Canadian Registry of Wrongful Convictions highlights failures of the criminal justice system
Kent Roach, a professor in the University of Toronto’s Faculty of Law, and four alumni of the JD program – Amanda Carling, Jessie Stirling, Joel Voss and Sarah Harland-Logan – have launched the Canadian Registry of Wrongful Convictions.
The registry includes 83 publicly documented cases where a criminal conviction was overturned based on new matters of significance related to guilt not considered when the accused was convicted or pled guilty. The researchers do not have access to confidential information, do not make determinations of guilt or innocence, nor do they act on behalf of the wrongfully convicted.
Initiated in 2018, the registry has been developed with the dedicated support of multiple U of T Law student researchers and several William Southam Journalism Fellows from U of T’s Massey College.
Roach has been teaching a course on the subject of wrongful convictions for more than two decades.
“Students are asked, what are the facts of the case? It’s important that we problematize this idea that the facts are the facts,” says Roach. “Wrongful convictions are largely the result of factual errors: Mistaken eyewitness identification, people lying, expert witnesses basing their testimony on their interpretation of the facts and their opinion.”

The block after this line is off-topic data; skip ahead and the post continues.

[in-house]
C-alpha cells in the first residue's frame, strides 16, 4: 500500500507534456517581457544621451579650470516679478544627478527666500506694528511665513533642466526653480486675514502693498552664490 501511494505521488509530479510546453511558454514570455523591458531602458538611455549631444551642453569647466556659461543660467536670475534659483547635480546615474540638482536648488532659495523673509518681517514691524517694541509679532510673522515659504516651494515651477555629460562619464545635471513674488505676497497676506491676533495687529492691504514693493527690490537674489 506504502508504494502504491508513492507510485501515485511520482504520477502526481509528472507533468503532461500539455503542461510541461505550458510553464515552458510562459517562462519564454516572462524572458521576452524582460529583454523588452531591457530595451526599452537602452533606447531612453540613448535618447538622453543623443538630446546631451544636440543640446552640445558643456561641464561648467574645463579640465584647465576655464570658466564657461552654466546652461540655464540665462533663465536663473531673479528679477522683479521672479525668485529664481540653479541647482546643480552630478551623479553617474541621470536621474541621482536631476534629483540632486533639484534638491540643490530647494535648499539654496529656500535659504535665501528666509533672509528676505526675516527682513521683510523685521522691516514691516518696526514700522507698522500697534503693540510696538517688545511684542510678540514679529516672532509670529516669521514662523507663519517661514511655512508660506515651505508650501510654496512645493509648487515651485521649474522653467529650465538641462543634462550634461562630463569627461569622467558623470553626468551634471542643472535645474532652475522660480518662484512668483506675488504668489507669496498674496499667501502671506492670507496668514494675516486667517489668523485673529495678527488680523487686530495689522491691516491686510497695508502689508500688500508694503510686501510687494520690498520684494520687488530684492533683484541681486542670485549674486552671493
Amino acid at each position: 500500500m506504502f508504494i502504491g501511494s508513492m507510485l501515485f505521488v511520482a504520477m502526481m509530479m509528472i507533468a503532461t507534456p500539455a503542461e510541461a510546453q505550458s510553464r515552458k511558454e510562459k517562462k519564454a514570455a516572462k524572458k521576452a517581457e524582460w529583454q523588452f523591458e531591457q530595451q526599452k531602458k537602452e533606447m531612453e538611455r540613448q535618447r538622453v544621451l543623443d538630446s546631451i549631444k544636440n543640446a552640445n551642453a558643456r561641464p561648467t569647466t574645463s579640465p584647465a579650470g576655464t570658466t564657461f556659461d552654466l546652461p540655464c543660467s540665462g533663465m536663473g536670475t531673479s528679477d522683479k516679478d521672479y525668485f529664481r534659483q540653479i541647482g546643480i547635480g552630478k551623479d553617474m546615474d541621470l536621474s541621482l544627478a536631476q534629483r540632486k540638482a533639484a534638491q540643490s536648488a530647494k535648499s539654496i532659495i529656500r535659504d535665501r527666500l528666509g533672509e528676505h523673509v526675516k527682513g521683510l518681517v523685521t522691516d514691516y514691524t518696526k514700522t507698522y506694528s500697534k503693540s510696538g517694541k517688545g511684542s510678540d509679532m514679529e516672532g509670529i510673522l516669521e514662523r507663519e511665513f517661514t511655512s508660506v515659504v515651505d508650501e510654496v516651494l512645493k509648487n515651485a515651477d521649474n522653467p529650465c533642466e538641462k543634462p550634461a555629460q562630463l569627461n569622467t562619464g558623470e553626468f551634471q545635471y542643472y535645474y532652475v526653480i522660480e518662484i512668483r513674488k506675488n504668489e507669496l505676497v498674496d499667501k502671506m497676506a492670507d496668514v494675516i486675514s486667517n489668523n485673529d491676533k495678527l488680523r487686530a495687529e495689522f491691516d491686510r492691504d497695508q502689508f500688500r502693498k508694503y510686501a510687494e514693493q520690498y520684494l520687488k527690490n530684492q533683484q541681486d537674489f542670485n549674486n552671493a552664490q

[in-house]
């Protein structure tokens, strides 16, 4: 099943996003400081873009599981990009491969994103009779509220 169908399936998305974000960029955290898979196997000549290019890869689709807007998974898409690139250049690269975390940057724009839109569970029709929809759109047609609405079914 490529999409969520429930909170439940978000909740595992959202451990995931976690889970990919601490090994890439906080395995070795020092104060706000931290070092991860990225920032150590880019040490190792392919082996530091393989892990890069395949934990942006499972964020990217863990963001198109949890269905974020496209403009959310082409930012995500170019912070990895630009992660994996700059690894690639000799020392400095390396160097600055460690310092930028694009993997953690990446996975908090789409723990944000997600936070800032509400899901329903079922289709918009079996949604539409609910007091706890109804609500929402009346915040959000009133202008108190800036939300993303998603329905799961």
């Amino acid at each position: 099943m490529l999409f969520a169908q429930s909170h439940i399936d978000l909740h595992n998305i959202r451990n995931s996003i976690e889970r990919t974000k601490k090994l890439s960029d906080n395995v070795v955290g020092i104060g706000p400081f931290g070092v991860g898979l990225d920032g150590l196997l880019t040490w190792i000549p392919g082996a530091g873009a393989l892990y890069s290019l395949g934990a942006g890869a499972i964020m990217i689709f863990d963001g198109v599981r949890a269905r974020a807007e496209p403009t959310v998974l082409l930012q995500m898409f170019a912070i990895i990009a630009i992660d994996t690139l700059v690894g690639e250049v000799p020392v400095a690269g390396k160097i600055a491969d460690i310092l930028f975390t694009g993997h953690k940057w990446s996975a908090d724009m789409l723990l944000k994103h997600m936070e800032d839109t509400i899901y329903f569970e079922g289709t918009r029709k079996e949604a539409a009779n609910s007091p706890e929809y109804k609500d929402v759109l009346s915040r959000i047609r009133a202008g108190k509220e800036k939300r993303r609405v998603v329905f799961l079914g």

Roach says the wrongful convictions recorded in the registry “are underinclusive of all miscarriages of criminal justice because of the difficulty people experience, once they have been convicted, in finding new evidence and having the courts accept it.”
In the registry’s first report – Canada Has a Guilty Plea Wrongful Conviction Problem – Roach highlights some key findings about the relationship between guilty pleas and wrongful convictions.
“We weren’t surprised that 18 per cent of the cases that met our definition were the result of false guilty pleas,” says Roach. “What was surprising, however, was that almost all the people who pled falsely were Indigenous, racialized, female or living with a disability.”
Most miscarriages of justice happen when vulnerable people without proper legal representation plead guilty to get it over with, says Carling.
A Métis lawyer and the chief executive officer of the BC First Nations Justice Council, Carling worked at Innocence Canada for three years before joining Roach to co-teach the wrongful convictions course at the Faculty of Law.